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Philippines – Spreading the Word

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World Mission is a monthly Catholic magazine published by the Comboni Missionaries in the Philippines as part of their missionary ministry in Asia. It is an instrument of mission animation and evangelization, but also of promotion of justice, peace and integrity of the creation. Founded in March 1989, at the start of the Comboni Missionaries’ presence in Asia, World Mission (WM) was aiming at fostering missionary awareness and promoting the sharing of personnel and goods for the worldwide mission of the Church.

Those objectives couldn’t be more actual today: the Philippine archipelago is indeed an ‘island’ of Christianity in Asia, the biggest and most populated continent, but the ad gentes mission does not catch great enthusiasm around. Secondly, even if there’s a relative abundance of clergy in this great Far East Catholic country, it is easier for them to follow the migrant Filipino communities, especially in the ‘greener pastures’ of the United States and Canada than, obviously, to cater to the needs of other Asians or Africans. Thirdly, on the issue of sharing of goods, it seems that the country receives more than it gives to the universal Church. Certainly not for lack of resources, but parishes tend to concentrate on their needs and even the World Mission Sunday’s collection is never done as the first and main collection of the day!

Another issue of unquestionable relevance WM tries to address is that of social justice. In line with a conservative Catholic tradition, there’s an accent on charity, ignoring basic principles of the Church’s social doctrine, which suits perfectly the country’s elites who control power and reign over the institutions, perpetuating a culture of servitude and dependence. Corruption thrives and, in spite of so many charitable initiatives, poverty incidence is worsening. The poor have no other option but to survive in squalid misery, in rural areas and in crammed city shanties, under the patronage of some politicians. If they’ve got a bit of education, some are lucky to run away from the terrible social iniquities which condemn them to an ungodly existence.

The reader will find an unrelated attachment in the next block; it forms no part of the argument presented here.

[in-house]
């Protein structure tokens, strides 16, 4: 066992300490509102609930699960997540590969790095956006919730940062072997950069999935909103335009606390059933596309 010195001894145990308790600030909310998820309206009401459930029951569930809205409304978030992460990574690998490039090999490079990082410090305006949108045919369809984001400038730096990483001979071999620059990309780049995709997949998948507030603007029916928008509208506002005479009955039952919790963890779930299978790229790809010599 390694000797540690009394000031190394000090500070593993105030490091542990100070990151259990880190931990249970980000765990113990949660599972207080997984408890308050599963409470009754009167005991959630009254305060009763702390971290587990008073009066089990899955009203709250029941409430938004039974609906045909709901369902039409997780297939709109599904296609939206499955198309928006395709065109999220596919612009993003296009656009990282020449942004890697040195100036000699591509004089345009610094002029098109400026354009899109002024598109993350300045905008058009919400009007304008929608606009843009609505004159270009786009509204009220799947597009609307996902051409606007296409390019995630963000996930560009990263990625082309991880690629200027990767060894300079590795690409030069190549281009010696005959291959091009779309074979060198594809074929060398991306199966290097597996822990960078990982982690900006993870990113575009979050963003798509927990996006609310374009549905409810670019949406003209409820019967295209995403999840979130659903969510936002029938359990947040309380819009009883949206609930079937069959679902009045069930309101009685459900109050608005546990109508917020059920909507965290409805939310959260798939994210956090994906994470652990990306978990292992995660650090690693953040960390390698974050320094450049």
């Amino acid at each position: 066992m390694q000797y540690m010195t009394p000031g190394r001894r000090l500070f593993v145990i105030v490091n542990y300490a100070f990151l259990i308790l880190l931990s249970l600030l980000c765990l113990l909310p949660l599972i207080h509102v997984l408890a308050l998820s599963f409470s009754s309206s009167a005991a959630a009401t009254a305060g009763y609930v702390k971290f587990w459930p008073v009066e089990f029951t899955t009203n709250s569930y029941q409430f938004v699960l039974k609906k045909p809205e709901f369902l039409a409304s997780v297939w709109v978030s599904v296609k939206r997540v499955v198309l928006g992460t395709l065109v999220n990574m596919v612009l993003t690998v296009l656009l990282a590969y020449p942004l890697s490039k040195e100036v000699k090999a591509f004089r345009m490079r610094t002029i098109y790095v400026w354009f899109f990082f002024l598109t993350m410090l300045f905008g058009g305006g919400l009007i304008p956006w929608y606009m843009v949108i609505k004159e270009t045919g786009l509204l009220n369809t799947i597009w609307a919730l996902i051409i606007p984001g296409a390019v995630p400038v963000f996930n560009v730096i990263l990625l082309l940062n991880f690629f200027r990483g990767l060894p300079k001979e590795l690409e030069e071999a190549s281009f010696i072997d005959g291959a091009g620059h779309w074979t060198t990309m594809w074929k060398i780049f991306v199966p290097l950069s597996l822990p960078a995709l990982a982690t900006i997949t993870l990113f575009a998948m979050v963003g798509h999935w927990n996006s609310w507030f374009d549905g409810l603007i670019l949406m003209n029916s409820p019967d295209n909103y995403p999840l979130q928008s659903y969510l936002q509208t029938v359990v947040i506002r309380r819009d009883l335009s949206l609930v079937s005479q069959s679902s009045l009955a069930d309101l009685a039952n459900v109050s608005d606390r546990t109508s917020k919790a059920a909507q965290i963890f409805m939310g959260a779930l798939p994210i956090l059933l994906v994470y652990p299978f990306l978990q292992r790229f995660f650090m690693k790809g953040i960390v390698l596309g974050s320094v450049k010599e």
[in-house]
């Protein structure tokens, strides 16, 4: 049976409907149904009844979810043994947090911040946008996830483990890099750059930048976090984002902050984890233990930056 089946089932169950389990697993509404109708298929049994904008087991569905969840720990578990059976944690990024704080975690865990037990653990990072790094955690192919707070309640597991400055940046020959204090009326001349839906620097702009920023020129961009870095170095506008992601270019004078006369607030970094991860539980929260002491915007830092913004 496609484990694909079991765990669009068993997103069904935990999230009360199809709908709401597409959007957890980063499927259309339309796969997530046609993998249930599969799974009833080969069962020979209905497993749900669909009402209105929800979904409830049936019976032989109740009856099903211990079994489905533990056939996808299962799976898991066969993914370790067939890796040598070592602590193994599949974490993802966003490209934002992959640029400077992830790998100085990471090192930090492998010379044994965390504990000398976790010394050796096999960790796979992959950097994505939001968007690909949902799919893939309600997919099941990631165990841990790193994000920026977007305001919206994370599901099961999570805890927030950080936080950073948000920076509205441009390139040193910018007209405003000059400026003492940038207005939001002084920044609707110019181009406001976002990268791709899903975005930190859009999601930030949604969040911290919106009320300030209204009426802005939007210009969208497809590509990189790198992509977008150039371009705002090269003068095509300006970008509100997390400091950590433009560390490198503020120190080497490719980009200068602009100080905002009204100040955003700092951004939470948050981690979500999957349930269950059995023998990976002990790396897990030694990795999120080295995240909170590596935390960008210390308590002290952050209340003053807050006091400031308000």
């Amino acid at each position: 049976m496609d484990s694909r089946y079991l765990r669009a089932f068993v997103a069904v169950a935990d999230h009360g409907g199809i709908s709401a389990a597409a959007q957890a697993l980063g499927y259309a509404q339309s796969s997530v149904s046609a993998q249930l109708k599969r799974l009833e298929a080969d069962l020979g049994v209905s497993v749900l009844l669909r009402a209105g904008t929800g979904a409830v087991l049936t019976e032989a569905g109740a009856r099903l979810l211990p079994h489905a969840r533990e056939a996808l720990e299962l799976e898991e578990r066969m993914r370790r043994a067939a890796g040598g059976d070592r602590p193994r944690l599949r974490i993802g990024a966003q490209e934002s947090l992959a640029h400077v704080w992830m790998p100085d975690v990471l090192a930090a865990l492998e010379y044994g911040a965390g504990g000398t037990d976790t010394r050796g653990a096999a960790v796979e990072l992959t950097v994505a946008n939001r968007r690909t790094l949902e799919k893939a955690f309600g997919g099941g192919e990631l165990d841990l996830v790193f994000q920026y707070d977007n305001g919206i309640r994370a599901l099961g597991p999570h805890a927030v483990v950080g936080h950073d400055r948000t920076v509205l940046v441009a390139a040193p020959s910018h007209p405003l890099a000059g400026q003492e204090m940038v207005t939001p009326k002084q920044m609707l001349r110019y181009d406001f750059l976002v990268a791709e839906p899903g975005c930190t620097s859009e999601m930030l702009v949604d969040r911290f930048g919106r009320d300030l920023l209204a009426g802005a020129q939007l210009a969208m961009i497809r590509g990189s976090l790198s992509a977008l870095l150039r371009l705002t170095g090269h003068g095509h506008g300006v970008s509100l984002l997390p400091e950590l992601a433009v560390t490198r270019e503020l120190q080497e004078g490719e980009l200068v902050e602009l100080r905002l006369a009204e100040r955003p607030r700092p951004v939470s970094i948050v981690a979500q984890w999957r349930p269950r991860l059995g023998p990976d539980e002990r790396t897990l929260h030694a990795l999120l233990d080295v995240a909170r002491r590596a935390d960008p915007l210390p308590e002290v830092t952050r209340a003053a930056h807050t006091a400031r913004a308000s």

Lastly, there’s a dire need to nurture Creation. The once paradisiacal islands have been greatly stripped of their beauty and wealth due to logging (that has tremendously reduced the rainforest), mining (that puts watersheds and other environmental resources at stake) and abusive fishing (that has been depleting the marine stocks and damaging coral reefs). Traffic and pollution make life in the megacities, like Metro Manila, almost unbearable.

Positive approach
World Mission is a privileged window overlooking the world – reflecting upon situations, prospecting the horizon for clues of interpretation of the fast-mutating reality, giving signs of hope for the future. A close attention to reality allowed us to warn readers, well in advance, about the excessive financial speculation and market deregulation and, more than two years ago, about the global land grabbing in developing countries and the unfolding food crisis.

The approach to issues is never that of a detached observer/reporter. As missionaries, we care for the dramas of humanity, strive to remove the causes of poverty and build a more just world for all God’s children. We cannot be neutral, silent and indifferent in face of injustice. The late Archbishop HÈlder C‚mara of Recife, Brazil, said: ‘Denunciation of injustice is an absolutely essential chapter in the proclamation of the Gospel.’ Thus, we cannot but raise alarm when life and the future are at stake. E.g.: the conversion of agricultural lands for biofuel production, the bet on genetically-modified organisms, the growing power of global corporations, their scramble to get the property rights of seeds, medicinal plants and even human genes, the increase of the rich-poor divide, corruption and climate change, just to mention a few social evils.